Kurt Godel

Kurt Godel

Austrian logician and mathematician
Date of Birth: 28.04.1906
Country: Austria

  1. Biography of Kurt Gödel
  2. Education and Career
  3. Gödel's Dissertation and Contributions
  4. Contributions to the Theory of Sets
  5. Death

Biography of Kurt Gödel

Kurt Gödel was an Austrian logician and mathematician, known for his fundamental discovery that showed the limitations of the axiomatic method. He was born on April 28, 1906, in Brno.

Kurt Godel

Education and Career

In 1924, Gödel enrolled at the University of Vienna, where he pursued his studies in mathematics. In 1930, he successfully defended his doctoral dissertation in mathematics. From 1933 to 1938, Gödel served as a private lecturer at the University of Vienna.

In 1940, due to the political situation in Europe, Gödel emigrated to the United States. He continued his academic career as a professor at the Institute for Advanced Study in Princeton, New Jersey, from 1953 until his death.

Gödel's Dissertation and Contributions

Gödel's dissertation focused on the problem of completeness. Completeness of a system of axioms, which serves as the foundation of a particular area of mathematics, means the adequacy of that axiomatic system to the concepts of the mathematical area it defines. In other words, it means the ability to prove the truth or falsity of any meaningful statement containing the concepts of the considered area of mathematics.

In the 1930s, some results regarding the completeness of various axiomatic systems were achieved. David Hilbert constructed an artificial system that encompassed part of arithmetic and proved its completeness and consistency. Gödel, in his dissertation, proved the completeness of first-order predicate calculus, giving hope to mathematicians that they would be able to prove the consistency and completeness of all of mathematics.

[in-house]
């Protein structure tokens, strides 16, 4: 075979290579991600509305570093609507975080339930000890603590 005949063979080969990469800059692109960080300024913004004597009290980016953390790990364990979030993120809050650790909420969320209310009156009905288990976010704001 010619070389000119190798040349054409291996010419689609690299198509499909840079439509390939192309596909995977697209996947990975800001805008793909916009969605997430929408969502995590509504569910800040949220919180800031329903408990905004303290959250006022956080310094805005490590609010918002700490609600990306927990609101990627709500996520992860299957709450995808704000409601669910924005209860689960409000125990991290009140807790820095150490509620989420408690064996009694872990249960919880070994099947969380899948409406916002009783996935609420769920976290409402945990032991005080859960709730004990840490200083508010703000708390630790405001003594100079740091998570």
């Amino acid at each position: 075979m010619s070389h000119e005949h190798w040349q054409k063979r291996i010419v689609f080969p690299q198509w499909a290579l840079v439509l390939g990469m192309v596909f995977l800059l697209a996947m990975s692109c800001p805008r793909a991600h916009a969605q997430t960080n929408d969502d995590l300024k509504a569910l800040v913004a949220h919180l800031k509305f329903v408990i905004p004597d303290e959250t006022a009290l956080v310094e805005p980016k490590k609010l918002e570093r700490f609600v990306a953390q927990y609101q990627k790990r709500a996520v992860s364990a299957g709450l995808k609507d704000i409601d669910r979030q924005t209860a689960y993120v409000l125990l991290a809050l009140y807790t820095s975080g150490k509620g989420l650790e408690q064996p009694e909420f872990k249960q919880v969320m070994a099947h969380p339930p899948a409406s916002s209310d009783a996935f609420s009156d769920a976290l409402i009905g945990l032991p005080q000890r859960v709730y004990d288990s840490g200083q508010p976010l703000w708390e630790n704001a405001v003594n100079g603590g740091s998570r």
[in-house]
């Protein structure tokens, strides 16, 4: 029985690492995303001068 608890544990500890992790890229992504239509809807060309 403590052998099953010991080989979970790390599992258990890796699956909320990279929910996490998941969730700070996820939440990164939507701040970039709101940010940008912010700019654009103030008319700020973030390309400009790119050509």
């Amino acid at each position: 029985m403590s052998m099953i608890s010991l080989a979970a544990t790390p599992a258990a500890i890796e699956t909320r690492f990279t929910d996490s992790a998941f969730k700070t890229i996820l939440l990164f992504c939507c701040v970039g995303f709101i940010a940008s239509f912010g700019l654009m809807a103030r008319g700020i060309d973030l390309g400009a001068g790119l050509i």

However, in 1931, Gödel proved his incompleteness theorem, which dealt a devastating blow to these hopes. According to this theorem, any procedure for proving true statements in elementary number theory is doomed to be incomplete. Elementary number theory is a branch of mathematics dealing with addition and multiplication of integers. Gödel showed that, in any meaningful and practically applicable proof system, some truths even in such a modest area of mathematics will remain unprovable.

As a consequence, he concluded that the internal consistency of any mathematical theory can only be proved by appealing to another theory that uses stronger assumptions, and therefore, is less reliable. The methods employed by Gödel in proving the incompleteness theorem later played an important role in the theory of computation.

Contributions to the Theory of Sets

Gödel made significant contributions to the theory of sets. Two principles, the axiom of choice and the continuum hypothesis, eluded proof for decades, but their logical consequences remained attractive. Gödel proved in 1938 that adding these principles to the usual axioms of set theory does not lead to contradiction. His reasoning was valuable not only for the results it allowed to obtain but also for improving the understanding of the internal mechanisms of set theory itself.


Kurt Gödel passed away in Princeton on January 14, 1978, leaving behind a lasting legacy in the fields of logic, mathematics, and theoretical computer science.